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Sunscreen Allergy

Published on Aug 22, 2012 with 0 comment

The use of sunscreens has become a routine part of our daily lives due to our recognition of the dangers associated with prolonged sun exposure. These dangers include the cosmetic disfigurement associated with sun-damaged skin and the obvious risk of skin cancers.Years ago, sunscreens were used only when there was anticipated exposure to direct sunlight over long periods of time, such as going to the beach. Today, sunscreens are used daily by some and are often found in combination with cosmetics and other skin products.This exposure to the chemicals in sunscreens has led to an increasing frequency of allergic skin reactions. Most of these allergic reactions result in the skin inflammation of contact dermatitis.
   
Contact dermatitis is a red, itchy, and sometimes blistering skin rash typically caused by the direct contact to the skin by a sensitizing chemical present in the sunscreen preparation. There are two types of contact dermatitis, irritant and allergic. This difference is often difficult to tell apart, but it is irrelevant, as the treatment is often the same.

Contact dermatitis results in 5.7 million doctor visits each year in the United States, and all ages are affected. Females are slightly more commonly affected than males, and teenagers and middle-aged adults seems to be the most commonly affected age groups.Many of these physician visits are the result of the use of sunscreens.
   
Sunscreens work in one of two ways. Firstly, they act as chemical absorbers. Most sunscreens absorb ultraviolvet (UV) radiation (the energy from the rays of the sun) and turn this energy into a less dangerous form of radiation that causes less damage to the skin. There are sunscreens that absorb different types of UV radiation, such as UVA and UVB. Chemical absorbers include most of the available sunscreens that can be rubbed completely into the skin.

Secondly, sunscreens can act as physical blockers. These sunscreens reflect the sun’s radiation away from the skin, so that the radiation is not absorbed. Physical blockers include zinc oxide, the brightly colored sunscreens frequently used on the nose and lips of beach goers.

While contact dermatitis to sunscreens is not as common as skin allergy caused by cosmetics, it is not a rare condition. The reaction to sunscreens can occur anywhere the substance is applied on the body, although it tends to be more common on the areas of the body with the most exposure to the sun. This is called “photo-contact dermatitis”. Photo-contact dermatitis usually occurs in a sun-exposed pattern on the body. These areas would include the face (but not the eyelids), the “V” area of the upper chest and lower neck, and the backs of the hands and the forearms.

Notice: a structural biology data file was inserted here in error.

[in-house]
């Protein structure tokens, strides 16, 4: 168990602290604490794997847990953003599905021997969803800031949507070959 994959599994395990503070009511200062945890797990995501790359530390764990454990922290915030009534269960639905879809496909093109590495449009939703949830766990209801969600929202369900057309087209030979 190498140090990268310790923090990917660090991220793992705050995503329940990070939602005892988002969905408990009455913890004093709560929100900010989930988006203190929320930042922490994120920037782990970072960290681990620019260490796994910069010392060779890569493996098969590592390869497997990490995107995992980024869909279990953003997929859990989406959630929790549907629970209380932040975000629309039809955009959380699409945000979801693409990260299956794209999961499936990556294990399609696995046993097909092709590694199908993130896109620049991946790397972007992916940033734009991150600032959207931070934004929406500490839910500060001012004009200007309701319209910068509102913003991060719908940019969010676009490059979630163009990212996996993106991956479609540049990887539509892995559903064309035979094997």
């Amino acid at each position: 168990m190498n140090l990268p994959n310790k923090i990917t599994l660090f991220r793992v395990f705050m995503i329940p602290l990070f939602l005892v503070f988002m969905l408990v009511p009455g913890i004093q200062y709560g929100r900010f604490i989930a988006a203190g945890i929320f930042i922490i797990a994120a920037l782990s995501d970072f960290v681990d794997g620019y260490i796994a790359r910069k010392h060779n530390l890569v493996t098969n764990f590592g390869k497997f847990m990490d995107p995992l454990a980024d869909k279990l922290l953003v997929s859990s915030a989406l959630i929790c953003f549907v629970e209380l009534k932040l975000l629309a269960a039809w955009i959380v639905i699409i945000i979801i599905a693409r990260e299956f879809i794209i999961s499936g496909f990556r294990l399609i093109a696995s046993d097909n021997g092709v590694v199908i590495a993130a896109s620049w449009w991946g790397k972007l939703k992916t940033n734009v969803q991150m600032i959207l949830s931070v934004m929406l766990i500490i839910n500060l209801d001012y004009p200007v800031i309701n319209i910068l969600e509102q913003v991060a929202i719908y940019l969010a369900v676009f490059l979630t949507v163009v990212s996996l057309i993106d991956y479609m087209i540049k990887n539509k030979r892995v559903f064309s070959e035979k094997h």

Those most at-risk for developing sunscreen allergy include the following groups: women, possibly as a result of higher use of cosmetics containing sunscreens; those with chronic sun-related skin conditions, such as sun-damaged skin; individuals with eczema or atopic dermatitis; people who have applied sunscreens to damaged skin; and those with outdoor occupations.

There are many active ingredients are present in sunscreens that cause contact dermatitis. Some of these chemicals cause more problems than the others. Many sunscreens have multiple active ingredients, so it may be difficult to determine the exact cause without testing for the individual chemicals. Common active ingredients in sunscreens reported to cause contact dermatitis include Para-Aminobenzoic Acid, Benzophenones, and Cinnamates, among others.
     
Para-Aminobenzoic Acid (PABA) was one of the earliest ingredients used in sunscreens. It is used less frequently now due to the many side effects of this chemical including contact dermatitis, and its tendency to stain clothing. A number of chemicals related to PABA still used today, including padimate A and O. Many sunscreens are falsely labeled “hypo-allergenic” since they do not contain PABA, but can still cause contact dermatitis from other active ingredients.  Those with PABA allergy may be allergic to other similar chemicals, including para-phenylenediamine (found in hair dye) and sulfonamide (sulfa) medications.

Benzophenones have been used in sunscreens for 50 years and are one of the most common causes of sunscreen-induced contact dermatitis in the United States. Other names for benzophenones include oxybenzone, Eusolex 4360, methanone, Uvinal M40, diphenylketone and any other chemical name ending with “-benzophenone”.

Cinnamates are less commonly found in sunscreens but are a common ingredient used as flavorings and fragrances in everything from toothpaste to perfumes. These chemicals are related to Balsam of Peru, cinnamon oils and cinnamic acid and aldehyde, so people allergic to cinnamates may also be allergic to these other chemicals. Other names of cinnamate containing chemicals include Parsol MCX and any chemical ending with “–cinnamate.”
     
Patch testing is the best way of identifying the cause of contact dermatitis. This test is commonly performed by allergists and dermatologists.

Click here for more information on Contact Dermatitis.


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